II. Indications

  1. Procedural Sedation (esp. pediatrics)
    1. Low intensity procedures (e.g. Lumbar Puncture, Laceration Repair, minor Fracture reduction)
  2. Moderate analgesia
    1. Best used in combination with Local Anesthesia (e.g. local infiltration, Hematoma Block)

III. Contraindications (related to gas expansion risks)

IV. History

  1. First used for Anesthesia in U.S. in 1845
  2. Used in a majority of pediatric dental offices

V. Mechanism

  1. Nitrous Oxide is a colorless, tasteless gas
  2. Effects Opioid spinal modulators, GABA Receptors, NMDA receptors
  3. Also releases endorphins

VI. Pharmacokinetics

  1. Rapidly absorbed in lung and cleared from lung
  2. Excreted unchanged (not metabolized) primarily from lung within one minute of inhalation
    1. Poorly soluble in blood
  3. Onset: 2-3 minutes
  4. Duration: 3-5 minutes
    1. Rapidly off-loads with oxygen (often given for 5 minutes after procedure)
  5. Effects
    1. Mild anxiolysis: <50% Nitrous Oxide
    2. Analgesia: 50-70% Nitrous Oxide
    3. Amnesia
  6. Minimum Alveolar Concentration (MAC): 105.0%
    1. Nitrous Oxide MAC is much higher than other inhalation Anesthetics (e.g. Isoflurane)
    2. With a high MAC, Nitrous Oxide is a poor general Anesthetics alone, but offers good lower level sedation

VII. Adverse Effects

  1. Light Headedness
  2. Somnolence
  3. Confusion
  4. Paresthesias
  5. Nausea or Vomiting (1-2% of cases)
    1. Vomiting is uncommon unless concurrent Opioids are used
  6. Inadequate sedation (1.2% of cases)
  7. Airway obstruction or Hypoxia (0.25% of cases)
    1. More common with concurrent Opioids or Benzodiazepines

VIII. Safety

  1. Among the safest sedation agents with proper use and monitoring (ACEP, 1984)
  2. Airway obstruction or Hypoxia is rare (0.25% of cases)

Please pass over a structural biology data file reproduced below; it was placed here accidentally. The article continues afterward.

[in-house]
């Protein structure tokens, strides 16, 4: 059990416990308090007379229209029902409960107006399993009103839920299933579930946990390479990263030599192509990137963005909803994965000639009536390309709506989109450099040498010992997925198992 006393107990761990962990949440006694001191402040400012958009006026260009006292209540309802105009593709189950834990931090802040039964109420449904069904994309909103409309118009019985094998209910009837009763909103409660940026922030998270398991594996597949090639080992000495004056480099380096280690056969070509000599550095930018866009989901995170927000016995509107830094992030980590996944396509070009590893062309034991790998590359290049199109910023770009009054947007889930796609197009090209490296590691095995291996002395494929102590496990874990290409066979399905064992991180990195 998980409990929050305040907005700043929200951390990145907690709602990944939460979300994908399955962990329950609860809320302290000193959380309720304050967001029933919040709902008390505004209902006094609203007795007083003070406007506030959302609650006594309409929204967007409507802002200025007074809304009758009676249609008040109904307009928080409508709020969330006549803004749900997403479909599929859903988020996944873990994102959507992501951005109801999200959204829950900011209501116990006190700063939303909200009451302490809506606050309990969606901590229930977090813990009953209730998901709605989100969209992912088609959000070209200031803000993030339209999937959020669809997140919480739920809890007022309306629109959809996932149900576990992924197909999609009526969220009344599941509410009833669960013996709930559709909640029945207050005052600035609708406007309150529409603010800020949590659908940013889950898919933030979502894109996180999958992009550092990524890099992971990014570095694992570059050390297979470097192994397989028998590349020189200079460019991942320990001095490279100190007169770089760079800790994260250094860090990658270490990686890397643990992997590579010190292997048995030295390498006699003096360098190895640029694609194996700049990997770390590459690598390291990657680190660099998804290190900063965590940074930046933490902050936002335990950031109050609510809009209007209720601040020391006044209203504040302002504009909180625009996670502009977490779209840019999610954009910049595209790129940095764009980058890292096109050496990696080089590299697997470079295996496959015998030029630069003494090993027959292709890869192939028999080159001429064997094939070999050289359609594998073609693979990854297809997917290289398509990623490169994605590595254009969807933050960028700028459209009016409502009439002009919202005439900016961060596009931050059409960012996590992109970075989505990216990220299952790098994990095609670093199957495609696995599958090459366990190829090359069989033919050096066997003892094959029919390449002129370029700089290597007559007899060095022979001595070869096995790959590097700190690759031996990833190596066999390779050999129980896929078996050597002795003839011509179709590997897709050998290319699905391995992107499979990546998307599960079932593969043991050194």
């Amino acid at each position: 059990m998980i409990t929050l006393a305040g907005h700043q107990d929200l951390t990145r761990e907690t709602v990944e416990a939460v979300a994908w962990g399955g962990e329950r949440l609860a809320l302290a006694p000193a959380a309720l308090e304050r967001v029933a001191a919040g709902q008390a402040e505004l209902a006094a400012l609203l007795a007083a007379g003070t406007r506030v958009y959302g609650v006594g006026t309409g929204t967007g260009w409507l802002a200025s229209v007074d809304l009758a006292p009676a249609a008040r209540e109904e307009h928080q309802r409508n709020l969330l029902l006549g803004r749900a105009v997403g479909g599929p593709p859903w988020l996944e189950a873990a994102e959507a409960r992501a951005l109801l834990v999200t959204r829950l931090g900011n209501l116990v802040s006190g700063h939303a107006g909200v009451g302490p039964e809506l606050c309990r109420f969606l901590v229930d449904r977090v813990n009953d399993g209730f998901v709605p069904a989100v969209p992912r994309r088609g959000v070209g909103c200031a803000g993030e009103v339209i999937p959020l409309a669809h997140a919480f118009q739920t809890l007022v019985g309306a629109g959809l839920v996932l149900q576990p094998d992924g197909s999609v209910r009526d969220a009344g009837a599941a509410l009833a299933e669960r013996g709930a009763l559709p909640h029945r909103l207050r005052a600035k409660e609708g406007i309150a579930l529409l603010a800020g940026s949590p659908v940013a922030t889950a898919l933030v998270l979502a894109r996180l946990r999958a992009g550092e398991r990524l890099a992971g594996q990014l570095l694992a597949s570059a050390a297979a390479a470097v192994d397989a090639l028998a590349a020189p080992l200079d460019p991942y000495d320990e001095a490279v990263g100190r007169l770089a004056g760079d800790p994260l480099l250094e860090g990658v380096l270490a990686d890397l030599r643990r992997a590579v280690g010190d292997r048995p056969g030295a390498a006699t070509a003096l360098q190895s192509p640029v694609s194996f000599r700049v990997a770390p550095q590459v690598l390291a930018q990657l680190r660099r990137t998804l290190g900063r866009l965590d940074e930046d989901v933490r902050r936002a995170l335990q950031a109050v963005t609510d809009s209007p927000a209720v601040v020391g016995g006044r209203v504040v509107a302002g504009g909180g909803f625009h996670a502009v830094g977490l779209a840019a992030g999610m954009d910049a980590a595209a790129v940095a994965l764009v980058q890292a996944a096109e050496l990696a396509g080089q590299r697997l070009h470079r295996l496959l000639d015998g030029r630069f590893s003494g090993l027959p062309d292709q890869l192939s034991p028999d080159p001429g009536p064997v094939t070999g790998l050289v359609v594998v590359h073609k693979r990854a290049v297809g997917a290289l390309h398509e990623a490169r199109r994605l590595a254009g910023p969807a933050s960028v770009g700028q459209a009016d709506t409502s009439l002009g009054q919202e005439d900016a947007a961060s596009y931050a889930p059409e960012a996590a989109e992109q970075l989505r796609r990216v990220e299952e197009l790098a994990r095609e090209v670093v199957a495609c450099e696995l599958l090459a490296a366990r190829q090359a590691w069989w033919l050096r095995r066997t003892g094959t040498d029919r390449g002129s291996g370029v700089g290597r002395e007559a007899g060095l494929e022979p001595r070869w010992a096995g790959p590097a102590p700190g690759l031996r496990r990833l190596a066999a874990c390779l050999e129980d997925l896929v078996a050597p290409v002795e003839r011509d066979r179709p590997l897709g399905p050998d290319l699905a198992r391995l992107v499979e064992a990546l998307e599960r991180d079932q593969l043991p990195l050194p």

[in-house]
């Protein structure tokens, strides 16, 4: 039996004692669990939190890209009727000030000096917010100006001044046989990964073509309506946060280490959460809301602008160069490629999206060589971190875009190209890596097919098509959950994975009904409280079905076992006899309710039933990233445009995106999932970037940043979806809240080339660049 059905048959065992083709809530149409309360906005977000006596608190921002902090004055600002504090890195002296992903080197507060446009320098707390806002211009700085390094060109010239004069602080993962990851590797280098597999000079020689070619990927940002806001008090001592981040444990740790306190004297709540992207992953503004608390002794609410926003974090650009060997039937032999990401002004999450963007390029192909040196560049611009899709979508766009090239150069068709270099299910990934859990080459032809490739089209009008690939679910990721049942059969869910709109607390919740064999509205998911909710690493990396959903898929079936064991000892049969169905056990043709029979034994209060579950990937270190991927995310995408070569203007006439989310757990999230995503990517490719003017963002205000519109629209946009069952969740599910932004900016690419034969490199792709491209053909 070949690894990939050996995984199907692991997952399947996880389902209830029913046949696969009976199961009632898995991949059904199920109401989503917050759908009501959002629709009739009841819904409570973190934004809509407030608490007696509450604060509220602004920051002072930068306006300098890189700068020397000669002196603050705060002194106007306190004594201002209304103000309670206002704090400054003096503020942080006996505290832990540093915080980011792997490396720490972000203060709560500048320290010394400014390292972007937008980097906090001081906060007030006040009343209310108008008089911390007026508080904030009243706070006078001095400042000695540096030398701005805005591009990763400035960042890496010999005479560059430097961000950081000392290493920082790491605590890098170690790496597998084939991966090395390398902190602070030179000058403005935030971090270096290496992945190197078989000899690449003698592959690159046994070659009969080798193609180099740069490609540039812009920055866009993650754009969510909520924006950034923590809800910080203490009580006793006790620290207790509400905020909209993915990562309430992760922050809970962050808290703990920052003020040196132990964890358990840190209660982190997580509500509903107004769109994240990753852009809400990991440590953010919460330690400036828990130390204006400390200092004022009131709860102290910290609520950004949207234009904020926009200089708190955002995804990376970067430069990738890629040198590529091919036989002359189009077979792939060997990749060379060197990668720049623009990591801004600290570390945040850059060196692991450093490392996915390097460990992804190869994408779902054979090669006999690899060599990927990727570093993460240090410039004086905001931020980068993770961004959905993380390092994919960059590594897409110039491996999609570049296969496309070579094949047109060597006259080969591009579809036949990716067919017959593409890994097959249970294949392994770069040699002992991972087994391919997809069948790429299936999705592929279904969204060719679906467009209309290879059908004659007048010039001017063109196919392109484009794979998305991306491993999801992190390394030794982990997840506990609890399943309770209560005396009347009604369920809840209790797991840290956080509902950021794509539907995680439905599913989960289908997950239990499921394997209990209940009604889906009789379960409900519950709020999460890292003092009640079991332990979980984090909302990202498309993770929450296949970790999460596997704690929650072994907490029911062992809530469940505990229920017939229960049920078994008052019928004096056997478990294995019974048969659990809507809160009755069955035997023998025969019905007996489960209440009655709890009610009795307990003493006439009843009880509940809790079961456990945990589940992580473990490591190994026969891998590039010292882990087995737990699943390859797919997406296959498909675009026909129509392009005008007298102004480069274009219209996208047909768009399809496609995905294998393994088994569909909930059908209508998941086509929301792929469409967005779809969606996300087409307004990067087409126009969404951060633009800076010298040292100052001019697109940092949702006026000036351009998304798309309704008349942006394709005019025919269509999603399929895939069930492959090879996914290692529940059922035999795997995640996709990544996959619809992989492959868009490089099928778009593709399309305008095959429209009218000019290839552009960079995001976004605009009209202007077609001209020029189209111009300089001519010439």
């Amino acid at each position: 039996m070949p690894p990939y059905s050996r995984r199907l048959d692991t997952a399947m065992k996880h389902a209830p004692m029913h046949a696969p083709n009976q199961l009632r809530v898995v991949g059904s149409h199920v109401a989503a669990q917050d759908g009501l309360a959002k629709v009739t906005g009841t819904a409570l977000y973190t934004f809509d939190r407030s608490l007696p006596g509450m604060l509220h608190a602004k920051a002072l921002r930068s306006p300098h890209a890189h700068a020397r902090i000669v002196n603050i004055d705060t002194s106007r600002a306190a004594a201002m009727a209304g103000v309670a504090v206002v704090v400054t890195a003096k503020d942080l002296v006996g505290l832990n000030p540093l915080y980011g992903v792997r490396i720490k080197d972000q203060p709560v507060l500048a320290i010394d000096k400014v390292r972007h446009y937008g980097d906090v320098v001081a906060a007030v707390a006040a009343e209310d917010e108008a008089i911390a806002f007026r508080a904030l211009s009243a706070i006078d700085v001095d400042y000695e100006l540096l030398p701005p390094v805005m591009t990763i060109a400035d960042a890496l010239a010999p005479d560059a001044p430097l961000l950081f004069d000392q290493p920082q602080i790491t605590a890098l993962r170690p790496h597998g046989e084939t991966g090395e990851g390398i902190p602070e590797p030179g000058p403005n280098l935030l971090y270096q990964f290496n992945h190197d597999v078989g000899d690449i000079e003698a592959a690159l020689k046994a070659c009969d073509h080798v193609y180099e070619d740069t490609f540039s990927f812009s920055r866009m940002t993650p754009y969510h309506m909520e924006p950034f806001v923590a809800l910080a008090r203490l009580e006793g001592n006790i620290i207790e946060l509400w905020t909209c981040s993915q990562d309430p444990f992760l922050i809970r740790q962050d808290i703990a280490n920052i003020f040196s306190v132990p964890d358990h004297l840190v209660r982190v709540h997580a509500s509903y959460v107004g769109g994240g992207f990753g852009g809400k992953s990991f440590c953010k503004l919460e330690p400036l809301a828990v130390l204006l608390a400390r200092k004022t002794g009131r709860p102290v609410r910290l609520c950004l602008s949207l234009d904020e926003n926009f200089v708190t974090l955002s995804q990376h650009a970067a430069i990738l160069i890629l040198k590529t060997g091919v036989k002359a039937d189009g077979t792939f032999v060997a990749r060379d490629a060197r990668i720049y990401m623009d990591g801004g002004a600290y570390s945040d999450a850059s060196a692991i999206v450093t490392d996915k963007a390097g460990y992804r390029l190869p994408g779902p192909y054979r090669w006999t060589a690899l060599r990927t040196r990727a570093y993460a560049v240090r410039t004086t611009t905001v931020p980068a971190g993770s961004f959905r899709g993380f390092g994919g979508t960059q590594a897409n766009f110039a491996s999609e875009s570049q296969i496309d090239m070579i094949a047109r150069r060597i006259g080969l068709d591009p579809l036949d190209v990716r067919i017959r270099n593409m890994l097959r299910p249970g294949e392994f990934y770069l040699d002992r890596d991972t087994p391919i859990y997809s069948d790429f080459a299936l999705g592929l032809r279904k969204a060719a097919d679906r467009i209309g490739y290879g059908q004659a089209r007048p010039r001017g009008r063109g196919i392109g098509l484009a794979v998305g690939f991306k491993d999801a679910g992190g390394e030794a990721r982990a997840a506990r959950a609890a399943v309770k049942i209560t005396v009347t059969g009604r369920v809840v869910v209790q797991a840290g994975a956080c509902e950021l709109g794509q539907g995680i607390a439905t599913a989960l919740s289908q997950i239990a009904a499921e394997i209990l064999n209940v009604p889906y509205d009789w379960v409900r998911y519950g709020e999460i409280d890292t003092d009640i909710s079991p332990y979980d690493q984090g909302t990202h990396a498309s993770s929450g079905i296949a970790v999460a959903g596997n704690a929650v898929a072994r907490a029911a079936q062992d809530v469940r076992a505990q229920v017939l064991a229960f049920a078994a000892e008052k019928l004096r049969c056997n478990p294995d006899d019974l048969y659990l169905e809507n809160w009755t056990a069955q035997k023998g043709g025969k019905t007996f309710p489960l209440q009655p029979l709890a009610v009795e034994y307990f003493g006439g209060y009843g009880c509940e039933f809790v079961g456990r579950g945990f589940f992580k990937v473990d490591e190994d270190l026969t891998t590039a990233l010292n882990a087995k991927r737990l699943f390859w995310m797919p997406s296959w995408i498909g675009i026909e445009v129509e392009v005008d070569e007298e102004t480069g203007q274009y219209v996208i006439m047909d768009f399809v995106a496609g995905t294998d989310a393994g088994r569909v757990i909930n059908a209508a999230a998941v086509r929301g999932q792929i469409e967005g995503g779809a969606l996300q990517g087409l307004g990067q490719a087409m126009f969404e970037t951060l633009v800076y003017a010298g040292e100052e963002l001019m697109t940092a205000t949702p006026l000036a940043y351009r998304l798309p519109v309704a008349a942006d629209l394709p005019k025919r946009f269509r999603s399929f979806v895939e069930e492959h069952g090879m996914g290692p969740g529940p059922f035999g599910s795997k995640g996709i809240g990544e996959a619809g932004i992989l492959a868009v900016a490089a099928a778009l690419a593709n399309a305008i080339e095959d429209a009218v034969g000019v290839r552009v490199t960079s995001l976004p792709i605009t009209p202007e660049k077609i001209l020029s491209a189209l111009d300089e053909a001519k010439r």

3. Has not been associated with apnea
  4. Hemodynamically stable without effects on Heart Rate or Blood Pressure
  5. Very rare mortality (case reports)
  6. No Allergic Reactions reported
  7. No pregnancy data, and not recommended in first or second trimester
    1. Considered likely safe in third trimester
  8. No delay in Lactation
  9. Not considered Procedural Sedation unless combined with other agents (e.g. Fentanyl, Midazolam)
  10. Does not require cardiac monitoring, End-Tidal CO2 or Intravenous Access
    1. Pulse Oximetry is typically adequate monitoring for Nitrous Oxide

IX. Preparation

  1. General equipment
    1. Oxygen supply
    2. Wall suction
    3. Airway equipment
  2. Educate patient on use of mask
    1. Patient instructed to take deeper breaths if feels more pain
  3. Nitrous Oxide delivery device
    1. Full Face Mask or Nasal mask (may be scented)
    2. Delivery mix: 50:50 to 70:30 mix of Nitrous Oxide and oxygen
      1. Preferred mix appears to be 70:30
      2. Typically portable unit with Nitrous Oxide tanks, and attached to wall oxygen
    3. Device should have audible alarms, flow control and scavenger functionality (suction)
      1. Scavenger functionality prevents bystander exposure to Nitrous Oxide
    4. Does not require a medical gas vacuum system

X. Dosing

  1. Goal Nitrous Oxide effects (expect onset within 2-3 min of starting Nitrous Oxide)
    1. Apathy
    2. Somnolence
    3. Still responds to verbal stimuli
  2. Start with total liter flow estimation
    1. Child: 4-5 L/min
    2. Adult: 6-7 L/min
    3. Watch reservoir bag while on oxygen only, and goal inflation is 2/3 full (not collapsed and not full)
  3. Initiate Nitrous Oxide
    1. Start 10-15% Nitrous Oxide and increase every couple of minutes to effect (see above)
    2. Patient asked to breath normally through their nose and to relax
    3. Prepare patient that they may have arms and legs
  4. Titrate Nitrous Oxide
    1. Stop agent for Nausea (and allow to dissipate over 2-3 minutes, and then re-start)
    2. Decrease Nitrous Oxide if Agitation occurs
    3. Oxygen reverses effects if too much sedation
  5. Self-titration method
    1. Patient holds mask to their own face
    2. As sedation increases, the mask drops away
    3. When they awaken again, they replace the mask to once again increase sedation

XI. References

  1. Acker, Koval and Leeper (2017) Crit Dec Emerg Med 31(4): 3-13
  2. Cordle (2016) Nitrous Oxide Lecture, ACEP PEM Conference, attended 3/9/2016
  3. Lapietra and Swaminathan in Swadron (2022) EM:Rap 22(3): 6-8

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